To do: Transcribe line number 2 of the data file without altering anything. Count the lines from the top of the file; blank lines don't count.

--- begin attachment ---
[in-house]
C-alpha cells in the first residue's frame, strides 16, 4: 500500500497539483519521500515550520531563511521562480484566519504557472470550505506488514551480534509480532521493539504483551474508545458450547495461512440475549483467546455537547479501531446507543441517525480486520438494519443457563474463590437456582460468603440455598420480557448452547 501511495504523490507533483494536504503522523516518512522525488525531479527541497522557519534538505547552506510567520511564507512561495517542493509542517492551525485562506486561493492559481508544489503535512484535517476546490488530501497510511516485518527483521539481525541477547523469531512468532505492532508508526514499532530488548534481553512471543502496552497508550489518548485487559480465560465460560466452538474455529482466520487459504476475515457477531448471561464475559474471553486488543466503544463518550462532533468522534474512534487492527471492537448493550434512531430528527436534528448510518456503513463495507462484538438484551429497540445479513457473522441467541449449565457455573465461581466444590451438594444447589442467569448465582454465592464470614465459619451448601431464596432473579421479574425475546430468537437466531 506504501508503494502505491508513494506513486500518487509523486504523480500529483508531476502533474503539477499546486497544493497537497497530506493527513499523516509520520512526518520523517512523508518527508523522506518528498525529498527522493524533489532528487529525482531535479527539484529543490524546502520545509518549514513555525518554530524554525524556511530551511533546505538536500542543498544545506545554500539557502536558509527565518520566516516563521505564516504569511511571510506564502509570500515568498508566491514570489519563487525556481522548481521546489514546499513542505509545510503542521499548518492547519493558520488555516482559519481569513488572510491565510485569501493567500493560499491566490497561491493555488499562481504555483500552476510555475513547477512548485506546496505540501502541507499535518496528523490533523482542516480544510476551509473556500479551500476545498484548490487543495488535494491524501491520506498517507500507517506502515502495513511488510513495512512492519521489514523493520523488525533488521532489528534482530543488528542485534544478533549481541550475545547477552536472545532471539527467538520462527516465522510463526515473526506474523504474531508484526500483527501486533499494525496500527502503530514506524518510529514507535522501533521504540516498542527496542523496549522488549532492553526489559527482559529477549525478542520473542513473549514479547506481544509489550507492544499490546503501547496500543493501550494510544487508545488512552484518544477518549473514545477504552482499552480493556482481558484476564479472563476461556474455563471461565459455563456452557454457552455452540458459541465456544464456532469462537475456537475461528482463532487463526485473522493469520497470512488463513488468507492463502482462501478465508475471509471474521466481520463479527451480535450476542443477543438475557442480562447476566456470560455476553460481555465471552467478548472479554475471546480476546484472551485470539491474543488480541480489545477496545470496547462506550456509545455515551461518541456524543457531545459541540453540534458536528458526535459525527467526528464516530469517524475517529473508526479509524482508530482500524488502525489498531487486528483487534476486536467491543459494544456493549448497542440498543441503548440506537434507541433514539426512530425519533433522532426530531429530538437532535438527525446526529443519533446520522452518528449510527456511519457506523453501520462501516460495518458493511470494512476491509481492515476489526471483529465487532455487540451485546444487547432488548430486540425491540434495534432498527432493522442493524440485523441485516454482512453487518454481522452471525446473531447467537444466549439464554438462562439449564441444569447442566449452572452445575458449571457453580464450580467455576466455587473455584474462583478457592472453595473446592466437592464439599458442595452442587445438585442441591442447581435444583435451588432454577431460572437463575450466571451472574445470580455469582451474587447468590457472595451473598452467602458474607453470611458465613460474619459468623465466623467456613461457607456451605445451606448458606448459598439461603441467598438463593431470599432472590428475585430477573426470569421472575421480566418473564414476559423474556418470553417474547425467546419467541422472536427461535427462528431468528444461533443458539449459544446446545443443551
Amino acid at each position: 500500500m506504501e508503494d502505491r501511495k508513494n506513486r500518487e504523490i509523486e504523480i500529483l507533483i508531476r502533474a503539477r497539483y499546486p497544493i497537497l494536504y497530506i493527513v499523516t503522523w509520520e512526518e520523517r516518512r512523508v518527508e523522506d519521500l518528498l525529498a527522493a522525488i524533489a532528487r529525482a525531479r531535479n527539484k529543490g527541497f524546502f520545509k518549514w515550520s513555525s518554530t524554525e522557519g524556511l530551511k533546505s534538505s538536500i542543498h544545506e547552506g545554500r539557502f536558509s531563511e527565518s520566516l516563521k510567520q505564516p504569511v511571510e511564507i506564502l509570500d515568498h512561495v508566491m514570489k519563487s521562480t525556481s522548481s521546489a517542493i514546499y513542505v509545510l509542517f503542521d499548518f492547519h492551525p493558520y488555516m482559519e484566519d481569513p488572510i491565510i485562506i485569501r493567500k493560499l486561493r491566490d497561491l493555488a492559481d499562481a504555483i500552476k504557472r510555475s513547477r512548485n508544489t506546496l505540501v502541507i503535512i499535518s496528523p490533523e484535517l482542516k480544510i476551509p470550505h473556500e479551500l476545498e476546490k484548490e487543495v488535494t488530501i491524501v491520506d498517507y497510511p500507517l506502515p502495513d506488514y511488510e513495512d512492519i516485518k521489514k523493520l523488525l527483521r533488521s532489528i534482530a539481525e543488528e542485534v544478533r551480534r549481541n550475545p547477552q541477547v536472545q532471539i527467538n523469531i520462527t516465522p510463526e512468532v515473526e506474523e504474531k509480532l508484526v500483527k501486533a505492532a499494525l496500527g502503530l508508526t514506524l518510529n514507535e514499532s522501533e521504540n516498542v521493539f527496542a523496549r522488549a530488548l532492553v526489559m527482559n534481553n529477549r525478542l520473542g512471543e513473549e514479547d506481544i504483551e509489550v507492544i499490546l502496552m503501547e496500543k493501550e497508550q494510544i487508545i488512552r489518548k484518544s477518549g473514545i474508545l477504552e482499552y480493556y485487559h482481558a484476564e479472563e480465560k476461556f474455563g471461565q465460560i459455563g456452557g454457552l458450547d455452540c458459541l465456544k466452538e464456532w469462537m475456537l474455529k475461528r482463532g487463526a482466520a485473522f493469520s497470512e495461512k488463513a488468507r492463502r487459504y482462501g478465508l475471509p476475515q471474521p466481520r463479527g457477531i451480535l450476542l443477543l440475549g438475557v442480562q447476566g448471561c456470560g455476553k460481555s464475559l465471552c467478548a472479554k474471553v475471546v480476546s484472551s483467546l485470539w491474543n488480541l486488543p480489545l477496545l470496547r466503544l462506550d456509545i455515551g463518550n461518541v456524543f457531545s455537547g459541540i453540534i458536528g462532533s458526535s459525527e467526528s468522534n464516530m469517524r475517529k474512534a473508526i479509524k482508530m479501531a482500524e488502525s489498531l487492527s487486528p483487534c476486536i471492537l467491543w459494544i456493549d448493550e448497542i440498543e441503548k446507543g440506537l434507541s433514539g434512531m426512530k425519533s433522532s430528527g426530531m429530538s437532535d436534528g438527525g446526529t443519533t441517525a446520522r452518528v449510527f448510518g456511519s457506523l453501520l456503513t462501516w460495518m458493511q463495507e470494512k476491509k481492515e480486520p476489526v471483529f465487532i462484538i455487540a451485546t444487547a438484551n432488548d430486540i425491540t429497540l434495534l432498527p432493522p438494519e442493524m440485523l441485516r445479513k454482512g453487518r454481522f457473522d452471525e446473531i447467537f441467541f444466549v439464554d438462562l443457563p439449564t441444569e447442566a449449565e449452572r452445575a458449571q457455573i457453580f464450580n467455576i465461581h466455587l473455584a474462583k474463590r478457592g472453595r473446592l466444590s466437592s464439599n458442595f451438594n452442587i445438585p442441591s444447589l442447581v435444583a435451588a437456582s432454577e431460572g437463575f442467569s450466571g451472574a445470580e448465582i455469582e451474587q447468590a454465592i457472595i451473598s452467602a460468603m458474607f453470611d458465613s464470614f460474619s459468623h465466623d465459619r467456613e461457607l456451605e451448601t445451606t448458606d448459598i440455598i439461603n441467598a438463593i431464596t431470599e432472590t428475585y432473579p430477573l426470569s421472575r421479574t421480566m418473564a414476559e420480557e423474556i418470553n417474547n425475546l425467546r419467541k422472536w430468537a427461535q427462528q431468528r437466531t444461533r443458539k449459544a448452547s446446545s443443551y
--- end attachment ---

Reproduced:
C-alpha cells in the first residue's frame, strides 16, 4: 500500500497539483519521500515550520531563511521562480484566519504557472470550505506488514551480534509480532521493539504483551474508545458450547495461512440475549483467546455537547479501531446507543441517525480486520438494519443457563474463590437456582460468603440455598420480557448452547 501511495504523490507533483494536504503522523516518512522525488525531479527541497522557519534538505547552506510567520511564507512561495517542493509542517492551525485562506486561493492559481508544489503535512484535517476546490488530501497510511516485518527483521539481525541477547523469531512468532505492532508508526514499532530488548534481553512471543502496552497508550489518548485487559480465560465460560466452538474455529482466520487459504476475515457477531448471561464475559474471553486488543466503544463518550462532533468522534474512534487492527471492537448493550434512531430528527436534528448510518456503513463495507462484538438484551429497540445479513457473522441467541449449565457455573465461581466444590451438594444447589442467569448465582454465592464470614465459619451448601431464596432473579421479574425475546430468537437466531 506504501508503494502505491508513494506513486500518487509523486504523480500529483508531476502533474503539477499546486497544493497537497497530506493527513499523516509520520512526518520523517512523508518527508523522506518528498525529498527522493524533489532528487529525482531535479527539484529543490524546502520545509518549514513555525518554530524554525524556511530551511533546505538536500542543498544545506545554500539557502536558509527565518520566516516563521505564516504569511511571510506564502509570500515568498508566491514570489519563487525556481522548481521546489514546499513542505509545510503542521499548518492547519493558520488555516482559519481569513488572510491565510485569501493567500493560499491566490497561491493555488499562481504555483500552476510555475513547477512548485506546496505540501502541507499535518496528523490533523482542516480544510476551509473556500479551500476545498484548490487543495488535494491524501491520506498517507500507517506502515502495513511488510513495512512492519521489514523493520523488525533488521532489528534482530543488528542485534544478533549481541550475545547477552536472545532471539527467538520462527516465522510463526515473526506474523504474531508484526500483527501486533499494525496500527502503530514506524518510529514507535522501533521504540516498542527496542523496549522488549532492553526489559527482559529477549525478542520473542513473549514479547506481544509489550507492544499490546503501547496500543493501550494510544487508545488512552484518544477518549473514545477504552482499552480493556482481558484476564479472563476461556474455563471461565459455563456452557454457552455452540458459541465456544464456532469462537475456537475461528482463532487463526485473522493469520497470512488463513488468507492463502482462501478465508475471509471474521466481520463479527451480535450476542443477543438475557442480562447476566456470560455476553460481555465471552467478548472479554475471546480476546484472551485470539491474543488480541480489545477496545470496547462506550456509545455515551461518541456524543457531545459541540453540534458536528458526535459525527467526528464516530469517524475517529473508526479509524482508530482500524488502525489498531487486528483487534476486536467491543459494544456493549448497542440498543441503548440506537434507541433514539426512530425519533433522532426530531429530538437532535438527525446526529443519533446520522452518528449510527456511519457506523453501520462501516460495518458493511470494512476491509481492515476489526471483529465487532455487540451485546444487547432488548430486540425491540434495534432498527432493522442493524440485523441485516454482512453487518454481522452471525446473531447467537444466549439464554438462562439449564441444569447442566449452572452445575458449571457453580464450580467455576466455587473455584474462583478457592472453595473446592466437592464439599458442595452442587445438585442441591442447581435444583435451588432454577431460572437463575450466571451472574445470580455469582451474587447468590457472595451473598452467602458474607453470611458465613460474619459468623465466623467456613461457607456451605445451606448458606448459598439461603441467598438463593431470599432472590428475585430477573426470569421472575421480566418473564414476559423474556418470553417474547425467546419467541422472536427461535427462528431468528444461533443458539449459544446446545443443551